Tour de France memorabilia collection
All of these items contain authentic signatures. Many of the early items in this collection were
obtained directly from the great-granddaughter of  Henri Desgrange's personal secretary
An original signed and dated
letter from
Henri Desgrange, the  
father of the Tour de France.
Though the concept of the TdF
was not his, Henri Desgrange
brought the idea of the epic race
to life and was it's director from
its inception until 1936.
Jacques Goddet,  seen here in his
trademark khakis,succeeded
Desgrange as Tour director and
held the post until  1987, when
current Tour boss Jean Marie
Leblanc took over the
directorship of the Tour de France.
One of the legends of cycling,
Eugene Christophe was the first to
wear the coveted yellow jersey
signifying the race's leader. One of
the sport's most oft told stories
involves Christophe breaking his
forks on a mountain descent during
the 1913 edition. He walked 14 km
to a village forge to repair his
forks, and under the watchful eye
of Desgrange proceeded with the
repairs. Christophe asked a young
boy to operate the bellows, for
which Desgrange penalized
Christophe ten minutes for
receiving outside assistance, a
rules violation., in addition to the 4
hours Christophe lost while
repairing his forks.The race was
eventually won by Phillipe Thy
s. In
the 1919 Tour, Christophe once
again broke his forks while wearing
the new maillot jaune, with another
long walk to a forge and another
catastrophic drop in standings.
Jean-Marie Leblanc in
his racing days for
Team BIC
Eugene Christophe, first rider to wear the 'maillot
jaune' or yellow jersey signifying the race leader of
the Tour de France
Philippe Thys, winner of the
Tour de France, 1913, 1914, 1920
Rene Vietto holds a special place in Tour de France
lore with his act of selfless gallantry and team
For the 1934 Tour de France, the French team
included Georges Speicher, the 1933 TdF winner
and World Champion, Roger Lapebie, who would
win the Tour in 1937, and previous tour winner
Antonin Magne. Rene Vietto, just 20 years old and
a hotel busboy before turning pro, was a
controversial selection to the powerful French
team despite his proven climbing abilities. His role
was to be a domestique, or “servant” to the captain
of the team. Antonin Magne, wearing the yellow
jersey signifying the leader of the Tour, crashed on
Rene Vietto watches as the race
continues without him after giving a
wheel to team leader Magne
stage 15, badly wrecking his front wheel. Vietto dutifully stopped to give Magne his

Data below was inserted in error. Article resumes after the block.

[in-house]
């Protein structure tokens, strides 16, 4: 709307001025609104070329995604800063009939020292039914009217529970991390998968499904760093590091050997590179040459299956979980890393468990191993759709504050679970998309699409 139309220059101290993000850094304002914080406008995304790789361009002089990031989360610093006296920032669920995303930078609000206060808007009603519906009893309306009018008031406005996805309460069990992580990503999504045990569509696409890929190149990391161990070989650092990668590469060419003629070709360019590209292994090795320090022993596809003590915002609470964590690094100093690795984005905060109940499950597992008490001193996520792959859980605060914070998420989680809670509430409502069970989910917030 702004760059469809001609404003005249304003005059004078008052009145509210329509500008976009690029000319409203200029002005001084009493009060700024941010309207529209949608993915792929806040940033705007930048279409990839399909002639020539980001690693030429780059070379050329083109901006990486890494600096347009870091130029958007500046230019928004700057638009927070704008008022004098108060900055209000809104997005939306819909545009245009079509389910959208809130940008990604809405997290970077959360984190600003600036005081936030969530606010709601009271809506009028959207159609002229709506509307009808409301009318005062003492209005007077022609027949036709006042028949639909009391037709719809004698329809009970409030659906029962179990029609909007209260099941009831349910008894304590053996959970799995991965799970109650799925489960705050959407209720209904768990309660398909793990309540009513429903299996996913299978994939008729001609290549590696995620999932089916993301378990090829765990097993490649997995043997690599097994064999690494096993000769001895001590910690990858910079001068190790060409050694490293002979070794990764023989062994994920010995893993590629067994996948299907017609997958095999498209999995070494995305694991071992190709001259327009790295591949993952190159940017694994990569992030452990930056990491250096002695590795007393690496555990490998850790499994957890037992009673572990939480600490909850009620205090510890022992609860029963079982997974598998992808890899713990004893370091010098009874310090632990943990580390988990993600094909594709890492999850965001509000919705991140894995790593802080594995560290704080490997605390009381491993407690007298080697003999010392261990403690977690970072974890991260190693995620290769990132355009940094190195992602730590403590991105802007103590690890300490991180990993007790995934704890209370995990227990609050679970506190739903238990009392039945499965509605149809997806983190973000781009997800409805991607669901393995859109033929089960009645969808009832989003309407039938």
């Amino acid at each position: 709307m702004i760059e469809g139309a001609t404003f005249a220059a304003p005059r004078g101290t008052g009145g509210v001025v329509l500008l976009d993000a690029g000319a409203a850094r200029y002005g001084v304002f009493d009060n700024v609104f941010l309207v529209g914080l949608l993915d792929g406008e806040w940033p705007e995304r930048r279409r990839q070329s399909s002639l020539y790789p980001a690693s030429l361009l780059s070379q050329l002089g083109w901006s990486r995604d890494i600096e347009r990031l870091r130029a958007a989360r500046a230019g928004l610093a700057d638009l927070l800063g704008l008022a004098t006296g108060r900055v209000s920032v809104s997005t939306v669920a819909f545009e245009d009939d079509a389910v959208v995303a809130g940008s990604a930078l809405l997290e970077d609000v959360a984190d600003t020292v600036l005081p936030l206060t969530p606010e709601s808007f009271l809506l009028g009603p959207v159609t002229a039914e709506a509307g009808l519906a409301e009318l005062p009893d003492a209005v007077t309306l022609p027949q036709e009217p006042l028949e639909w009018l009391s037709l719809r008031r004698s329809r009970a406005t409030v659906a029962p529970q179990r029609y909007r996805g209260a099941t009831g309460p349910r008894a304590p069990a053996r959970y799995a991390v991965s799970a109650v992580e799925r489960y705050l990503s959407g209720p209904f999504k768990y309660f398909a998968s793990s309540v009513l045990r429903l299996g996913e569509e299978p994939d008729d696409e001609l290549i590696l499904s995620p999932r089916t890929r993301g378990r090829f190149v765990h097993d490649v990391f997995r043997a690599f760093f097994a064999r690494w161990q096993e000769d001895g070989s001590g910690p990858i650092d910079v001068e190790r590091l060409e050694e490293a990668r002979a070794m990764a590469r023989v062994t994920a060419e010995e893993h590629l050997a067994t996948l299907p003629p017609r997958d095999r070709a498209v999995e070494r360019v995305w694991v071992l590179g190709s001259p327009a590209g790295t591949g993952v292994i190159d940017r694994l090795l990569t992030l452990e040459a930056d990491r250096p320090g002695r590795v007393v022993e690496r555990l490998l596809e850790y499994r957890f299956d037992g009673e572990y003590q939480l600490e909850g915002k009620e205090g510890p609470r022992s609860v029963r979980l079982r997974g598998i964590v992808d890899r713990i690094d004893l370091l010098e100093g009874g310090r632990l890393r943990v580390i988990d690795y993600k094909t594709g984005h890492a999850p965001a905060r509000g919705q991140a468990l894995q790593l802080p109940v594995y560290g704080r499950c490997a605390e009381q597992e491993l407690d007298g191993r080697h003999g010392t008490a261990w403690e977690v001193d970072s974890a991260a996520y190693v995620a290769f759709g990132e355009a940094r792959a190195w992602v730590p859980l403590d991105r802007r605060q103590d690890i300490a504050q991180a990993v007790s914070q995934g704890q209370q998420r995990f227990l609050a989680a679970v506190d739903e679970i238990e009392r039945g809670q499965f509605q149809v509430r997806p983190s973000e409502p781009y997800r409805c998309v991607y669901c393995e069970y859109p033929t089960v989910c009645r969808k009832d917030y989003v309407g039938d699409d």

front wheel and waited for the team support car to bring him a replacement wheel as
Magne continued on. The following day saw another big stage in the mountains;
Vietto was the first over the first two passes, slowing on the descents to allow his
team leader to catch up. Magne, however, had crashed once again. Vietto continued
on, unaware of Magne’s predicament, and the resulting time gap allowed him to
become the de facto race leader.  A course marshal on a motorcycle raced up to
Vietto to inform him that his team captain was on the side of the road, with
teammate Lapabie ahead, and the other teammates hopelessly behind the yellow
jersey.  In one of the most selfless acts of loyalty and sportsmanship ever seen in
any team sport, Vietto turned his bike around and rode back up the mountain into
the pack of descending riders, back to his fallen team leader in order to give Magne
his bike. Magne mounted Vietto’s bike and with the help of  a waiting Lapabie,
managed to close the gap to preserve his overall race lead and win the 1934 Tour.
Had Vietto continued to ride ahead the race lead would have been his, and would not
have been faulted in doing so, for there were six other teammates behind Magne
when he crashed. Rene Vietto would wear the yellow jersey in future races, but
would never go on to win the Tour de France. He would, however hold a special place
in the hearts of all those who admire true acts of sportsmanship and class
Antonin Magne, winner of
the 1934 Tour de France
Andre Leducq, 1930, 1932 Tour
de France winner
Roger Lapebie, 1937 Tour de
France winner
Georges Speicher, 1933 Tour
de France winner
Nicholas Frantz, 1927 and 1928
Tour de France winner
Romain Maes,
1935 Tour de
France winner
Leon Scieur, 1921 Tour de France winner